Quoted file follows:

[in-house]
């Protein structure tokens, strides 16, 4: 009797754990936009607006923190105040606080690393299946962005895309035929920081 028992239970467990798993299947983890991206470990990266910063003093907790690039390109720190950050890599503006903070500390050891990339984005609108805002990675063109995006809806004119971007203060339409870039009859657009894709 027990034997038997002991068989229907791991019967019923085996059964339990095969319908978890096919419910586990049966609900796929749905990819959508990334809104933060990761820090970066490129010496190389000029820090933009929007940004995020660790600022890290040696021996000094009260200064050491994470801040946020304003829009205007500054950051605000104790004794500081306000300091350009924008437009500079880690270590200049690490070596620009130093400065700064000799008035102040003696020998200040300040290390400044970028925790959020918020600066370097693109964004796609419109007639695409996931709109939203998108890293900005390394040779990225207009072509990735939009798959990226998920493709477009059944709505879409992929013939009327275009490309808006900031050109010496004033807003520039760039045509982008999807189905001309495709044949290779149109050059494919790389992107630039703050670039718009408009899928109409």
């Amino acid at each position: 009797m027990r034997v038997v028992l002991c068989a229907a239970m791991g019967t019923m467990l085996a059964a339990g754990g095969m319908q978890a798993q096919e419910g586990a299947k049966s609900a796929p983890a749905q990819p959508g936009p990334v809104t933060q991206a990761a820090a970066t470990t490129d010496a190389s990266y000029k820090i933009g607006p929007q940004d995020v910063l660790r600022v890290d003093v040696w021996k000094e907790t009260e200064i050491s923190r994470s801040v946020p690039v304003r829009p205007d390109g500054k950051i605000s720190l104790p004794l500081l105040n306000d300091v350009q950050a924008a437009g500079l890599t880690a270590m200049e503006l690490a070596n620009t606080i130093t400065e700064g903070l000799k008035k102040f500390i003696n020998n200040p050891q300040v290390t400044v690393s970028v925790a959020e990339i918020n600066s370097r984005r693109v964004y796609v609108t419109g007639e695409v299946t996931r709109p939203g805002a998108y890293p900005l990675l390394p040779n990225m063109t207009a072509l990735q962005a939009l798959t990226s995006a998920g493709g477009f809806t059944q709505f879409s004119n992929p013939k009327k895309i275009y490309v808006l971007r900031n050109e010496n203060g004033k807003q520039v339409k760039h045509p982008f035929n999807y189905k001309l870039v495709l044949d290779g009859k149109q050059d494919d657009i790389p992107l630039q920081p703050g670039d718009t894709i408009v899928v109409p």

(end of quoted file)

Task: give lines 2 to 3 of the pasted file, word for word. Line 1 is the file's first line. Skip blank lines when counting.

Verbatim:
């Protein structure tokens, strides 16, 4: 009797754990936009607006923190105040606080690393299946962005895309035929920081 028992239970467990798993299947983890991206470990990266910063003093907790690039390109720190950050890599503006903070500390050891990339984005609108805002990675063109995006809806004119971007203060339409870039009859657009894709 027990034997038997002991068989229907791991019967019923085996059964339990095969319908978890096919419910586990049966609900796929749905990819959508990334809104933060990761820090970066490129010496190389000029820090933009929007940004995020660790600022890290040696021996000094009260200064050491994470801040946020304003829009205007500054950051605000104790004794500081306000300091350009924008437009500079880690270590200049690490070596620009130093400065700064000799008035102040003696020998200040300040290390400044970028925790959020918020600066370097693109964004796609419109007639695409996931709109939203998108890293900005390394040779990225207009072509990735939009798959990226998920493709477009059944709505879409992929013939009327275009490309808006900031050109010496004033807003520039760039045509982008999807189905001309495709044949290779149109050059494919790389992107630039703050670039718009408009899928109409």
């Amino acid at each position: 009797m027990r034997v038997v028992l002991c068989a229907a239970m791991g019967t019923m467990l085996a059964a339990g754990g095969m319908q978890a798993q096919e419910g586990a299947k049966s609900a796929p983890a749905q990819p959508g936009p990334v809104t933060q991206a990761a820090a970066t470990t490129d010496a190389s990266y000029k820090i933009g607006p929007q940004d995020v910063l660790r600022v890290d003093v040696w021996k000094e907790t009260e200064i050491s923190r994470s801040v946020p690039v304003r829009p205007d390109g500054k950051i605000s720190l104790p004794l500081l105040n306000d300091v350009q950050a924008a437009g500079l890599t880690a270590m200049e503006l690490a070596n620009t606080i130093t400065e700064g903070l000799k008035k102040f500390i003696n020998n200040p050891q300040v290390t400044v690393s970028v925790a959020e990339i918020n600066s370097r984005r693109v964004y796609v609108t419109g007639e695409v299946t996931r709109p939203g805002a998108y890293p900005l990675l390394p040779n990225m063109t207009a072509l990735q962005a939009l798959t990226s995006a998920g493709g477009f809806t059944q709505f879409s004119n992929p013939k009327k895309i275009y490309v808006l971007r900031n050109e010496n203060g004033k807003q520039v339409k760039h045509p982008f035929n999807y189905k001309l870039v495709l044949d290779g009859k149109q050059d494919d657009i790389p992107l630039q920081p703050g670039d718009t894709i408009v899928v109409p």